We Need to Motivate Those Segments
by Clay Dethloff
Market segmentation as a practice has been around for a while now, and companies and organizations around the world are using segmentation to identify those groups of customers who have similar wants and needs and to then try to fulfill those needs.
As segmentation has evolved, many types of segmentation schemes have been developed; there are segments by product or service needs, sensitivity to price, geographic area, demographic segment, or psychographics and lifestyles. Each of these segmentation types can have their benefits or place.
Regardless of how you have developed your segments, once the segments are identified, the question always becomes, ‘Now what do we do?’
Often we measure or assess these segments to see what they have been doing and what their past behaviors are. We try to predict what they will do based on what they have done or the way they think; we’ll make projections about things such as potential sales volume, the best price to offer, or the best product bundles to put together.
But what if we want to make fundamental changes to consumer behaviors and encourage specific actions? What if we wanted to be the disruptive force in the category?
Given that the goal of business is basically to get people to use or purchase more of our products/services motivating consumer change is essential. The days of “if we build it, they will come” are largely over. As an organization, we need to cultivate and develop buying and usage behaviors, sometimes we need to strengthen or increase what they are already doing, sometimes we need to alter or change behaviors, and sometimes we need to take smaller steps and educate or provide information to the consumer. Regardless of the behavior we want, motivation in some form or another is needed. In essence, we need to entice or encourage customers and potential customers to do things that we want them to do.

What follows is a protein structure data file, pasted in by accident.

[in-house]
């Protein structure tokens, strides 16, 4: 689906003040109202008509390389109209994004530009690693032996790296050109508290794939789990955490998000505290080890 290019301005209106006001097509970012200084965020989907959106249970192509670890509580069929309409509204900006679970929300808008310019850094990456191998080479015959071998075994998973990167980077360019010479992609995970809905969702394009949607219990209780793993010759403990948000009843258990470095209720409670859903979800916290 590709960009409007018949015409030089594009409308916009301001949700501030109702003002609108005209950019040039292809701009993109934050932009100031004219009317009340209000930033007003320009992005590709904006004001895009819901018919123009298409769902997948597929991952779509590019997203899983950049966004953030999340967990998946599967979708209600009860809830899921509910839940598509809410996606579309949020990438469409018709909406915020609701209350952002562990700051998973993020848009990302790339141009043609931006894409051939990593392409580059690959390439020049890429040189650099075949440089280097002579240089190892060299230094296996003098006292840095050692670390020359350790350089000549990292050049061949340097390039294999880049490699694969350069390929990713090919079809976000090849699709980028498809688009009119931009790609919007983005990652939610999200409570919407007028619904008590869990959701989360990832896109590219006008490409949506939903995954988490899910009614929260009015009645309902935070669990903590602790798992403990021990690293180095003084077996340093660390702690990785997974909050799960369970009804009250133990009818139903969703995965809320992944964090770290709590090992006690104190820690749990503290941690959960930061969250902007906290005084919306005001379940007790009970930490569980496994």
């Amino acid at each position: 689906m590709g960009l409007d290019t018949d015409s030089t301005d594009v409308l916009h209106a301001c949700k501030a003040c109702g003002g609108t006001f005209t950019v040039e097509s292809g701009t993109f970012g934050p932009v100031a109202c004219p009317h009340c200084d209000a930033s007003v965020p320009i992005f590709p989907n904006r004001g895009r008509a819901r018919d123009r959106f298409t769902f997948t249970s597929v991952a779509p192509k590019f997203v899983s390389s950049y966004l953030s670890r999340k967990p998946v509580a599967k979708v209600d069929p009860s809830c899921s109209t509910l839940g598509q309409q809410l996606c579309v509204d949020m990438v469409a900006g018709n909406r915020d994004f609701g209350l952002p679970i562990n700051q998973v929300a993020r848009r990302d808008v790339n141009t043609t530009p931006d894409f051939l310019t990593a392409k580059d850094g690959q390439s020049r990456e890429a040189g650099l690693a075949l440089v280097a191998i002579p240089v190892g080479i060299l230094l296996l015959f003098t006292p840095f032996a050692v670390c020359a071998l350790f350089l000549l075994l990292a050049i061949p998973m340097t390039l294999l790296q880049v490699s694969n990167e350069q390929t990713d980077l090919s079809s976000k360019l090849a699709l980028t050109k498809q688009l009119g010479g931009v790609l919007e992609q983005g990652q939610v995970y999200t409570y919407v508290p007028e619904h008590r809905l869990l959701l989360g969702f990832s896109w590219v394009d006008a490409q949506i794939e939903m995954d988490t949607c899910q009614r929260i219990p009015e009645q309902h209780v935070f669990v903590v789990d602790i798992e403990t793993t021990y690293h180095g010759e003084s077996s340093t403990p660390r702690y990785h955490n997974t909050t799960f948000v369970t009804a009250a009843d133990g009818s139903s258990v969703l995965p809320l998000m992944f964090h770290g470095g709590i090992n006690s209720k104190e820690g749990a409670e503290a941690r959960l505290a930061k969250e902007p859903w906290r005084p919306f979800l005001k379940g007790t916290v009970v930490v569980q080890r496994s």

As I’ve grown older (still in debate on if I’ve increased on the wiser part), I have realized that raising kids is in many ways a case study in segmentation, though at a micro level. In the beginning as I was first having children, my thoughts were that there would be one way to raise them (or sell to them in a business sense) and that all of the kids (or segments) would then react the same. Somewhere early in the course of raising my children, I realized that though there are commonalities across all of my children, each is also very different—they react in different ways, they respond to different things, and they don’t always do what we want them to. Some want only to please you, some want to help you, and some will tell you the sky is red if you say it is blue. In some cases a carrot was often called for, and in some cases bolder actions were needed. As a parent, I needed to find ways to motivate each and every one; unlike with consumer segmentation, in the example of children we don’t have the luxury of only focusing on our top two or three.
Continuing with my analogy, two of the goals I had for my children (my micro segments if you will) were to help them to be as well rounded as possible and to expose them to different things. However, I can tell you without hesitation that each needed unique direction and motivation in this endeavor. I imagine many have experienced with children the bribes, the threats, and the pleadings needed to get them to do those things we as parents or guardians wanted them to do. Back to my example of wanting to have well-rounded children, my older two sons (twins) still point out the unfairness that many of their enticements and motivations were geared for studying and grades, while for my daughter, the encouragements centered on participating in team sports and being involved with others, which I thought would help her be more balanced. The key was that I knew my kids, and I knew what made them “tick.”
In the world of business, we have to get to know our consumers to find out what motivates them. It is important that we really understand our segments, not only their behaviors and what they are doing, but the underlying “whys” behind it. This is where the power of segmentation comes to bear. As we identify the right “motivating factors” within our segments, ultimately we can begin to understand and influence the consumer. We move away from saying something like “this segment is likely to buy X number of this product” to something more powerful such as “we’re going to get this segment to buy XXX numbers of this product.”
Only by truly understanding our segments can we help to motivate them. Getting to know them doesn’t come from things like sales data or tracking reports alone, it comes from research that asks questions, listens, and observes.
About the Author
Clay Dethloff (email@example.com) is Senior Vice President, Director of Qualitative Research at Decision Analyst. He may be reached at 1-800-262-5974 or 1-817-640-6166.
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